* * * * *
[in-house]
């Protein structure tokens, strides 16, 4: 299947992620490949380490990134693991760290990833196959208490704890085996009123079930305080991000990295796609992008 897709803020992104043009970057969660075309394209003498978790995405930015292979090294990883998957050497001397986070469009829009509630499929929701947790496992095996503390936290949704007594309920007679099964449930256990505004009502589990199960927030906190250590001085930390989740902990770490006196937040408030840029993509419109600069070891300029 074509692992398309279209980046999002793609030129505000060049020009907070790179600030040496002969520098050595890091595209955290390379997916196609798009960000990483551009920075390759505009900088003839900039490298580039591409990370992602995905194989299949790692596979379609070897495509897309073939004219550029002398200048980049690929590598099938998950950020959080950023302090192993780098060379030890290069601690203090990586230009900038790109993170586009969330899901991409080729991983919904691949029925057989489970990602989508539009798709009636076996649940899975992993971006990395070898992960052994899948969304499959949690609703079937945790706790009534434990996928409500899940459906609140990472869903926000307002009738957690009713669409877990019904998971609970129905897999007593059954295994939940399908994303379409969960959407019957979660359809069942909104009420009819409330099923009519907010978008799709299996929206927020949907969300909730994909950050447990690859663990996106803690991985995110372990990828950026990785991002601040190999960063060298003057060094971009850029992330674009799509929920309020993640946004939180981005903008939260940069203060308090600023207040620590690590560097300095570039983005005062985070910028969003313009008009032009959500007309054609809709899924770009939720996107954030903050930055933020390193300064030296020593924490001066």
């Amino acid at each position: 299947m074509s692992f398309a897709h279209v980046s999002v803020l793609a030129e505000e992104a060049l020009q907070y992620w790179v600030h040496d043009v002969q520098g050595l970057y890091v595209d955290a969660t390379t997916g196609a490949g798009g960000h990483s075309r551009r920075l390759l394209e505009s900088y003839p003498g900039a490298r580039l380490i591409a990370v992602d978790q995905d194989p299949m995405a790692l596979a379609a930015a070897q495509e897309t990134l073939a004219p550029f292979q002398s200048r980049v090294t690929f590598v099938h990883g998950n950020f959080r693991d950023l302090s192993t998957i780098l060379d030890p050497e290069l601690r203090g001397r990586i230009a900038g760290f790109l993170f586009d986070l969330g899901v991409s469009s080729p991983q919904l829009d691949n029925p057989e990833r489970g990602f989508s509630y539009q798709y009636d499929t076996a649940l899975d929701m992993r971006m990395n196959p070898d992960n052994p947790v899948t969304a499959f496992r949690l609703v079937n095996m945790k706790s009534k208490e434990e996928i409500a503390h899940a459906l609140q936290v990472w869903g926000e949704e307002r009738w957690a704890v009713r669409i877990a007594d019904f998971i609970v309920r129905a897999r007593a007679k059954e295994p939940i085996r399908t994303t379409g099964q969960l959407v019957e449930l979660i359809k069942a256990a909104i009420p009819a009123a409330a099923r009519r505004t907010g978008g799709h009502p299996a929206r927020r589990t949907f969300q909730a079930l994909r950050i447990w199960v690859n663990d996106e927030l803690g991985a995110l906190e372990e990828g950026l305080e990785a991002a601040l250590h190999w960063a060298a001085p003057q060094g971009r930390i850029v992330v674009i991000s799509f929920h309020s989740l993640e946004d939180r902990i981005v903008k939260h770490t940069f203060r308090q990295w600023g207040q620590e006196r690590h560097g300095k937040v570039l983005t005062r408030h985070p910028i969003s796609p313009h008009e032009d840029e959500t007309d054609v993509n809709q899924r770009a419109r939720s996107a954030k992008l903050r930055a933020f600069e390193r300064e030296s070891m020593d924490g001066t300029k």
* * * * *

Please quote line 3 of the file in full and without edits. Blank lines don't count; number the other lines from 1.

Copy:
């Amino acid at each position: 299947m074509s692992f398309a897709h279209v980046s999002v803020l793609a030129e505000e992104a060049l020009q907070y992620w790179v600030h040496d043009v002969q520098g050595l970057y890091v595209d955290a969660t390379t997916g196609a490949g798009g960000h990483s075309r551009r920075l390759l394209e505009s900088y003839p003498g900039a490298r580039l380490i591409a990370v992602d978790q995905d194989p299949m995405a790692l596979a379609a930015a070897q495509e897309t990134l073939a004219p550029f292979q002398s200048r980049v090294t690929f590598v099938h990883g998950n950020f959080r693991d950023l302090s192993t998957i780098l060379d030890p050497e290069l601690r203090g001397r990586i230009a900038g760290f790109l993170f586009d986070l969330g899901v991409s469009s080729p991983q919904l829009d691949n029925p057989e990833r489970g990602f989508s509630y539009q798709y009636d499929t076996a649940l899975d929701m992993r971006m990395n196959p070898d992960n052994p947790v899948t969304a499959f496992r949690l609703v079937n095996m945790k706790s009534k208490e434990e996928i409500a503390h899940a459906l609140q936290v990472w869903g926000e949704e307002r009738w957690a704890v009713r669409i877990a007594d019904f998971i609970v309920r129905a897999r007593a007679k059954e295994p939940i085996r399908t994303t379409g099964q969960l959407v019957e449930l979660i359809k069942a256990a909104i009420p009819a009123a409330a099923r009519r505004t907010g978008g799709h009502p299996a929206r927020r589990t949907f969300q909730a079930l994909r950050i447990w199960v690859n663990d996106e927030l803690g991985a995110l906190e372990e990828g950026l305080e990785a991002a601040l250590h190999w960063a060298a001085p003057q060094g971009r930390i850029v992330v674009i991000s799509f929920h309020s989740l993640e946004d939180r902990i981005v903008k939260h770490t940069f203060r308090q990295w600023g207040q620590e006196r690590h560097g300095k937040v570039l983005t005062r408030h985070p910028i969003s796609p313009h008009e032009d840029e959500t007309d054609v993509n809709q899924r770009a419109r939720s996107a954030k992008l903050r930055a933020f600069e390193r300064e030296s070891m020593d924490g001066t300029k």